BALTIMORE -- On Pimlico's lightning-quick track, California Chrome was provoking roars from the record 123,469 fans at Pimlico as he gamely batted aside one premature challenge after another, bursting to the front long before jockey Victor Espinoza had planned.
From his clubhouse vantage point, 5-foot-2 trainer Art Sherman didn't know if his horse, the 1-2 favorite, was first or last.
"Everybody was jumping up and down in front of me, and I had a camera point-blank in my face," said Sherman, who until his horse's remarkable emergence this spring had been training claimers. "But when I looked up (at the giant infield video board) I could see him starting to move away. I felt really good."
California Chrome, an appealing plebeian in the Sport of Kings, made a lot of people feel good Saturday, following up his Kentucky Derby triumph with an impressive Preakness victory that, for a 13th time in a historic 36-year drought, sets up the possibility of a Triple Crown celebration at the June 7 Belmont Stakes.
The previous twelve horses who won both races, as everyone in this troubled sport desperate for a super-horse savior knows all too well, failed.
This sixth straight victory for the California-bred horse, against a field filled with the same kind of rested opponents he'll need to fend off in New York, wasn't as easy as the previous five, in which his average winning margin was five lengths.
California Chrome led the last five-sixteenths and finished 11/2 lengths ahead of hard-charging Ride On Curlin. Social Inclusion was a distant third.
As the light softened on a gorgeous Baltimore afternoon, the winner broke cleanly and swiftly from the gate. Espinoza was settling in for another smooth trip, just off the lead, when long shots Pablo Del Monte and Ria Antonia moved alongside.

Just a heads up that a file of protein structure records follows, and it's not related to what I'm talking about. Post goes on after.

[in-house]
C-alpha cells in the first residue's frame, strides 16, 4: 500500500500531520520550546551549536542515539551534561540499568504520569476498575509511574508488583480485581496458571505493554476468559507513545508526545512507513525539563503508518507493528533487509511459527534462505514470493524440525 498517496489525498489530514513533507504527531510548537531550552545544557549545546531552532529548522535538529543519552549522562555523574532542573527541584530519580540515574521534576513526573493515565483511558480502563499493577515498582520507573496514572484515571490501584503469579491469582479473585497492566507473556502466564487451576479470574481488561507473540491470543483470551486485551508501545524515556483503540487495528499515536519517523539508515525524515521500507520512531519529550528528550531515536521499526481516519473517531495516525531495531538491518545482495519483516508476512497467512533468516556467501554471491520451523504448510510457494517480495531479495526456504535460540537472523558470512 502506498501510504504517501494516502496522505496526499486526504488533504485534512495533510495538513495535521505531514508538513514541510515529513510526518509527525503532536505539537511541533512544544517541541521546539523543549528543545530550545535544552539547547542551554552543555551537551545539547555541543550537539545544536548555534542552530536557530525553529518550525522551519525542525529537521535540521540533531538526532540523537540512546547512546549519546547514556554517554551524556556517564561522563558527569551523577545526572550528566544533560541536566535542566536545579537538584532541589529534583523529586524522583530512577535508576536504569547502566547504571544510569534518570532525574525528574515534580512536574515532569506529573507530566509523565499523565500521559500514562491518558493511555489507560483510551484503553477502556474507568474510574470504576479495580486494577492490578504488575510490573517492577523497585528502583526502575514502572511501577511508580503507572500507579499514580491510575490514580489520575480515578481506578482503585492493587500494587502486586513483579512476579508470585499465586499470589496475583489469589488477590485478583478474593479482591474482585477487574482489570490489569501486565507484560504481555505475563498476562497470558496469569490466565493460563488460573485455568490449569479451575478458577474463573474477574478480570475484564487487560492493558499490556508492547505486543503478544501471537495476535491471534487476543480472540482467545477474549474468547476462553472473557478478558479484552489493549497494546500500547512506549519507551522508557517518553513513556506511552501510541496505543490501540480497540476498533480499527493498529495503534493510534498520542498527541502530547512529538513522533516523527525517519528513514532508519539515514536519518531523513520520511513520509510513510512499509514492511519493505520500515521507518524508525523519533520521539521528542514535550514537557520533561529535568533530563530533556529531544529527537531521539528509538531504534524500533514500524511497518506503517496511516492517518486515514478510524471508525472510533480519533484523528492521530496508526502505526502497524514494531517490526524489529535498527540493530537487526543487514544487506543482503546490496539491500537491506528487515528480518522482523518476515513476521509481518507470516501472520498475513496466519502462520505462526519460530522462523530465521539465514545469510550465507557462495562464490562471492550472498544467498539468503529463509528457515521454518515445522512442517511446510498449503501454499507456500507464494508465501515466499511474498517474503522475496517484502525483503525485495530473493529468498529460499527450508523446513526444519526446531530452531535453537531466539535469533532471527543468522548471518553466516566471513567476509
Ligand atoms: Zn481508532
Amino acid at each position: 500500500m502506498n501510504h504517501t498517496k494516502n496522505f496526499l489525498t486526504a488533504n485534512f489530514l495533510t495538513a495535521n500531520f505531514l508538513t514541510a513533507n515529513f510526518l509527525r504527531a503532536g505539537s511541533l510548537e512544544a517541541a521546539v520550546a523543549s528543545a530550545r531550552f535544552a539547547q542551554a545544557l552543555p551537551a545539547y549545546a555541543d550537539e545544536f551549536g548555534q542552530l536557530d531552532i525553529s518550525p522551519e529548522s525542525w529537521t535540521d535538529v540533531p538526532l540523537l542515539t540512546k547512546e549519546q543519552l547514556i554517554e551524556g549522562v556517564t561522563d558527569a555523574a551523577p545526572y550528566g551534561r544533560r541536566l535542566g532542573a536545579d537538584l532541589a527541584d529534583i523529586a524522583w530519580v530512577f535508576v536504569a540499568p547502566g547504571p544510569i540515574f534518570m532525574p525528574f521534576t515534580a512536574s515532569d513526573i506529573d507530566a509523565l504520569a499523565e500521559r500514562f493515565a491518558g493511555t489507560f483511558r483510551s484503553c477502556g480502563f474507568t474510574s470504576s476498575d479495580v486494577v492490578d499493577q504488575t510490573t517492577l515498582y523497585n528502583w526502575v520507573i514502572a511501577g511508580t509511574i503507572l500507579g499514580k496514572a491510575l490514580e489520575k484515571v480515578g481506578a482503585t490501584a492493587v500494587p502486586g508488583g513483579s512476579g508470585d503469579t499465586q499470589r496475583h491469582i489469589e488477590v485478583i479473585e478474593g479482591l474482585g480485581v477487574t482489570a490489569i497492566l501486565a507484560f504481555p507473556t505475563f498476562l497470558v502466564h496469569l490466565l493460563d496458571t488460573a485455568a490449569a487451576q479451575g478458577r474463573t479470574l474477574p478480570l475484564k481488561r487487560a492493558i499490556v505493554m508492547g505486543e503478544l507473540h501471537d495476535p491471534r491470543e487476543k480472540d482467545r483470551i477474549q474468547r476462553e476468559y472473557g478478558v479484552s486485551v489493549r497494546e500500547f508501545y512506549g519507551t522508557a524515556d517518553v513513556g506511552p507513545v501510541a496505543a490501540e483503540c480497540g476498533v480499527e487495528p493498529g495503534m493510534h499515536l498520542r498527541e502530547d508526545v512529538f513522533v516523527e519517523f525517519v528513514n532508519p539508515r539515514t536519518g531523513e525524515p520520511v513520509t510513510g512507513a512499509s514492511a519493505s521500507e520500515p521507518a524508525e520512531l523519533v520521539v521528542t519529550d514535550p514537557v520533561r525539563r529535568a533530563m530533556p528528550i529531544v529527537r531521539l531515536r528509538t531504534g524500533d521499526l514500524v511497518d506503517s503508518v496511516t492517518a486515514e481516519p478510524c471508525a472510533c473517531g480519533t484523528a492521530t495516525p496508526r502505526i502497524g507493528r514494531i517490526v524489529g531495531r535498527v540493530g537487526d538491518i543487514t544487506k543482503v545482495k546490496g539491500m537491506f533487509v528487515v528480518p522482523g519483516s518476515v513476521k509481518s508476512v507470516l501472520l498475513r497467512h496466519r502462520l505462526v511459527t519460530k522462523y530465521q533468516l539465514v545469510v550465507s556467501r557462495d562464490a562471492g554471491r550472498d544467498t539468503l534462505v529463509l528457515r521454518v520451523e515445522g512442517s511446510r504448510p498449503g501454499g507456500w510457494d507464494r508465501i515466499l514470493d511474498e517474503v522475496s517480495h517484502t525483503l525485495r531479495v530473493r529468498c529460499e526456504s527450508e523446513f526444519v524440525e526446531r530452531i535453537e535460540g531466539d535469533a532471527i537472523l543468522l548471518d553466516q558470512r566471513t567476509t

That challenge met, Espinoza, his mount third near the half-mile pole, said he thought he "was perfect." But just then, he was stunned again when Social Inclusion, a fresh speed horse that had been expected to move sooner, roared up to test the leaders.
"Wow," thought the jockey, who won the first two Triple Crown legs with War Emblem in 2002, "this is crazy."
California Chrome answered again, this time with an acceleration that would have doomed a more one-dimensional runner. He rushed to the lead and held it to the wire, despite Ride on Curlin's late run, as the crowd erupted with a joyful bellow that shook this 144-year-old track.
"I've never won at million-dollar races," said Sherman, 77, an ex-jockey. "I was always a claimer-type trainer. It's just an honor being blessed with a horse like him."
Both Sherman and equally working-class co-owner Steve Coburn indicated that as excited as they were about the history their bargain horse can make, they're dreading the attention and distractions that await in New York.
"My wife's already bugged me," said Sherman with a look of dread on his face. "She wants to see a play."
"So your wife's been talking to my wife, right?" guffawed the big, gregarious, and cowboy-hatted Coburn.
It won't be any easier for California Chrome. In the Belmont, he'll likely have to face newcomers, including Peter Pan Stakes winner Tonalist, who have been training solely for the Belmont, as well as Derby competitors like runner-up Commanding Curve, who skipped Pimlico to begin training for the 11/2-mile event.
"There are trainers out there that train horses just to upset the apple cart," Coburn said. "They need to change this sport to where those 20 horses that started in the Kentucky Derby are the only 20 eligible to run in all three races."
If he becomes the first horse since Affirmed in 1978 to win them all, the Dumb Ass Partners who own California Chrome will, in the end, be the smartest people in racing.
"I tell you," said Coburn when asked about his horse's Belmont chances, "I wouldn't want to be in anyone else's shoes right now."
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